Growing up with a strong sense of value and commitment is one reason Ryan Schrader is succeeding as an entrepreneur. The foundation his parents set certainly played a key role in molding his work ethic. Yet his giving heart, which he says came from his mother, is what elevates Schrader above his competitors.
Schrader owns and operates Mariner Auto Repair in a building just south of Elgin Boulevard. Bright yellow paint with deep red accents is meant to stand out and attract attention. It also hints at the fact that this is not a typical auto repair shop.
That is exactly what Schrader was going for. He operates his business, purchased nearly two years ago, as an existing auto repair shop, with a kind of philosophy that is a few steps removed from the stereotypes that give the auto repair industry a bad rap.
“I hate salesmen,” Schrader said, which is why he works exceptionally hard at not being one.
His experience working in the auto repair field shed light on practices he refused to buy into. Encouragement to up-sell a customer rather than simply fix the issue at hand helped steer him clear of following that path.
Instead, when faced with the opportunity to start his own shop, he chose to listen to the solid advice of his mother.
“Be the kind of guy women can trust,” he quoted her. “Be someone their husbands can trust and the guy women can go to without feeling insecure.”
The message, he said, was clear. “And that’s what I’ve worked hard to become,” he said.
“I was looking at property at the time to build my own shop,” he explained. Friends advised him to look at Mariner Auto Repair, which was on the market. Schrader met with the previous owner and the two discussed working together as co-owners for a period of time to ensure both were comfortable with the change of ownership.
“I could, after six months, walk away,” Schrader said. “I walked into the ideal situation.”
During that six-month trial period, Schrader turned the business around. Because he had been working on cars from his home for years, he had already built a dedicated following of happy customers.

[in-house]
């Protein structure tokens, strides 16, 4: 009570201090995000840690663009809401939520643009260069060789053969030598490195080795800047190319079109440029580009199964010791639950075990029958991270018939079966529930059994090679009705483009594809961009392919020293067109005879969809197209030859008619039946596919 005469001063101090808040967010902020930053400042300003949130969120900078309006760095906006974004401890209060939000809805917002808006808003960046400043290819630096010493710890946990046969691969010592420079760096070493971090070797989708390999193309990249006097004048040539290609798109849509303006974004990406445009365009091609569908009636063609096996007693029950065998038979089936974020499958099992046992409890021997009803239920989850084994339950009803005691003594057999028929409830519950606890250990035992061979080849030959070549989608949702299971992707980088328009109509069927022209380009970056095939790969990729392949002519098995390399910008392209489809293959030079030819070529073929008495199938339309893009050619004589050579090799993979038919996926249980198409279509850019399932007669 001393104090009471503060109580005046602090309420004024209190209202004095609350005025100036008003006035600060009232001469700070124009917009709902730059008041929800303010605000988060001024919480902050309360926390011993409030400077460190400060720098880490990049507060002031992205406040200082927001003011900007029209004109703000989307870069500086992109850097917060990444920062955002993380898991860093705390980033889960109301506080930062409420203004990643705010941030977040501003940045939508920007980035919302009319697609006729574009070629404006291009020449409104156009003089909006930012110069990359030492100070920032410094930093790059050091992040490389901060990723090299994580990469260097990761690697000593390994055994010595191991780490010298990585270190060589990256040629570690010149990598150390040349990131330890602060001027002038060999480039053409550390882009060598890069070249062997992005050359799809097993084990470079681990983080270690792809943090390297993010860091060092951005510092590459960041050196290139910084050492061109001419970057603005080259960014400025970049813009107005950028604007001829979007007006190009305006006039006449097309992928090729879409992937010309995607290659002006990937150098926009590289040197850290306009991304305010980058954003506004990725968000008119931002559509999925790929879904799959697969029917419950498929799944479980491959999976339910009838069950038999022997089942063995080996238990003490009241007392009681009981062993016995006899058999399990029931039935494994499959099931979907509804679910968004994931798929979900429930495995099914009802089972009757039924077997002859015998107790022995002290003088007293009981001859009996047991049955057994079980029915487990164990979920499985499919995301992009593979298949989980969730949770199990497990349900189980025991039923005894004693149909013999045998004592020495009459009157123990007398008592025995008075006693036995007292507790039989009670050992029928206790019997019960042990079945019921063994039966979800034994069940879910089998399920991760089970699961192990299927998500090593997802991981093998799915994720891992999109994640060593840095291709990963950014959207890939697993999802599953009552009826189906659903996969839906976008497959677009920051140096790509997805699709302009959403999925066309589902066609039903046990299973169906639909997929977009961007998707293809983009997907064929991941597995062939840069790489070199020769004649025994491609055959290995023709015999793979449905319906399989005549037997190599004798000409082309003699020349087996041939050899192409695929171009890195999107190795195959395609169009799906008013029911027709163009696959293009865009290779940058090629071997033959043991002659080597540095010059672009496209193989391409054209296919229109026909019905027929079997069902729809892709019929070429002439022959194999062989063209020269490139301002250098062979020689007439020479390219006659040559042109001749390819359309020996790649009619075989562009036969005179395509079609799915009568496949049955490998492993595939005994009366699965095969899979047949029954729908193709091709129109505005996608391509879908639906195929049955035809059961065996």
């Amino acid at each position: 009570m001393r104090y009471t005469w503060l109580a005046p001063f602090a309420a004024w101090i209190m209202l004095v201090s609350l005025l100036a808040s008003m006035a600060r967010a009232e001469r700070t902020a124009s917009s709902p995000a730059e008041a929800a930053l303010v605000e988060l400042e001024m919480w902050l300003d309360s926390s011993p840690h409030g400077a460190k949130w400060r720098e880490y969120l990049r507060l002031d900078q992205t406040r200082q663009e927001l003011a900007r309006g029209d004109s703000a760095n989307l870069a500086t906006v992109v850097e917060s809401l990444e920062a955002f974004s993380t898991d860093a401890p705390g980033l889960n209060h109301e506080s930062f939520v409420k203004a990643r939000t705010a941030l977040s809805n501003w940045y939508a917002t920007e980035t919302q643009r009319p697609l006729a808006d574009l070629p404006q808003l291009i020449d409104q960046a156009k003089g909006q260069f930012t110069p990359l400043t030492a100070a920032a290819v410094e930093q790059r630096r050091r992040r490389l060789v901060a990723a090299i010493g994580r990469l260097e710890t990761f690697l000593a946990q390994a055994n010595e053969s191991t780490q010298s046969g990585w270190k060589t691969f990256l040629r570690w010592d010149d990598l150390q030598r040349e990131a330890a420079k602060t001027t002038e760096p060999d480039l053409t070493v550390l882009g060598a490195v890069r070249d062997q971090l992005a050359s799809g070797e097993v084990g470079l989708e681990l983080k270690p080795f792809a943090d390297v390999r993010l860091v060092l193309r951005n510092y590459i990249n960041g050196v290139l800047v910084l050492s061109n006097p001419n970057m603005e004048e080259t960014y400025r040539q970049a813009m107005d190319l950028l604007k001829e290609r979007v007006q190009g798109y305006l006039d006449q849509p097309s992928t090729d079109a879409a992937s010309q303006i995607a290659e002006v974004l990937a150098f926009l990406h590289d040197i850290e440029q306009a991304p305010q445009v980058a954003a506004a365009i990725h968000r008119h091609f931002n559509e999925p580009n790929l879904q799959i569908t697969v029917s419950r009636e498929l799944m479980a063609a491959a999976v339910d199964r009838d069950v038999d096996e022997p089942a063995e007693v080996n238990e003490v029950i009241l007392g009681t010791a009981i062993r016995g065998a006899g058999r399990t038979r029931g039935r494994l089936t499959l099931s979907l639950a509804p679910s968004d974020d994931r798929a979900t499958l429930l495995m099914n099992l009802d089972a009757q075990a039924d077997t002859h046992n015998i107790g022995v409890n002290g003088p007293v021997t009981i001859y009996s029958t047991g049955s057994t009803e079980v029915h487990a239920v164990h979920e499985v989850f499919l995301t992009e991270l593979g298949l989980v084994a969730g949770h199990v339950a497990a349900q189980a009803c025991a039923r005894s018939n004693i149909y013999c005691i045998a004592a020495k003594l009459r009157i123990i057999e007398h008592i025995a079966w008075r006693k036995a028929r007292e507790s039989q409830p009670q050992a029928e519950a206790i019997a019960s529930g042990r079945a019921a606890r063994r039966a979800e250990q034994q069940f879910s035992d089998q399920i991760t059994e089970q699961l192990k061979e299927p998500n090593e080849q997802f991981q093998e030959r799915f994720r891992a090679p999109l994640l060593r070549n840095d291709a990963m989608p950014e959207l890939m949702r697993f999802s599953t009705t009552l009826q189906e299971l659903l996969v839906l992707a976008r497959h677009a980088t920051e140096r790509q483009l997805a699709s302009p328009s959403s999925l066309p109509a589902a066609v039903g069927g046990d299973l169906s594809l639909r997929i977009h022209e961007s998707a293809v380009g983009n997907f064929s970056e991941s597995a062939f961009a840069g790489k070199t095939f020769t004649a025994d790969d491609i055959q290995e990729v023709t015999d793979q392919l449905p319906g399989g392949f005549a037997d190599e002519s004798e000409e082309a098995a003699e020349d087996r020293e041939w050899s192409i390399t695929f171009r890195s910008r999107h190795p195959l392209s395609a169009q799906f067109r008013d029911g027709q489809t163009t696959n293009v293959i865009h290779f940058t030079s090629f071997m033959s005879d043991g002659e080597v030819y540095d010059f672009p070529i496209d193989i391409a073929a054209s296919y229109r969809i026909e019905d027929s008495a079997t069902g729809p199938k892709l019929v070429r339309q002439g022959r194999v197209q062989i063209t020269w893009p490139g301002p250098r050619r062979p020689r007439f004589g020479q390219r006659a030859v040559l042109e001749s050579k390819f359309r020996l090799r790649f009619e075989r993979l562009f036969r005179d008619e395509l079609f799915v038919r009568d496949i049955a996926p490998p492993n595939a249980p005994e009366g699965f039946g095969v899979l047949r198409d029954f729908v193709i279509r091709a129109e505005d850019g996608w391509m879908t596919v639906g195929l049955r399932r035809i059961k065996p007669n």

“They told a few friends who told a few friends,” he said.
He also had done extensive research before considering the path of owning his own shop, something his customers had pushed him to do for years. He had all his ducks in a row and was ready to take the plunge. The offer to try the existing shop was the ideal solution to test his ambition and ideas.
Celebrating two years in October, Schrader is reaching forward, making dramatic changes to the property, including adding some impressive landscaping that transformed Mariner Auto Repair into an eye-pleasing experience.
His hope is that customers will not only feel the difference in the service they receive, but from an atmosphere that strays a bit from a traditional auto shop.
“I want them to be happy to come here,” he said.
“My thing is efficiency,” Schrader said. “I want them in and out of here so they can get back on the road. And I want to know everything about the vehicle as fast as possible so we can get it done. And it had better be done right.”
It is important, he added, that customers be given the facts about their vehicle. They need to be aware of what’s going on, he said, so they can make informed decisions.
Schrader has been able to stay competitive with other shops by offering a menu of service items for most makes and models. He also keeps his prices lower than the industry standards, building strong relationships with parts suppliers.
Mariner Auto Repair hosted Thanksgiving and Christmas dinners and invited anyone who wanted to come. Still tweaking the events, he found he had more volunteers than guests.
He also organized a few benefits to raise money for worthy causes, including the Back Pack Foundation, where they raised money through a carnival to assist children in need.
“I don’t do it to increase my business,” Schrader said. In fact, he hasn’t gotten a single customer from the events that he knows of. And that’s OK, Schrader said. “I just want to give something back.”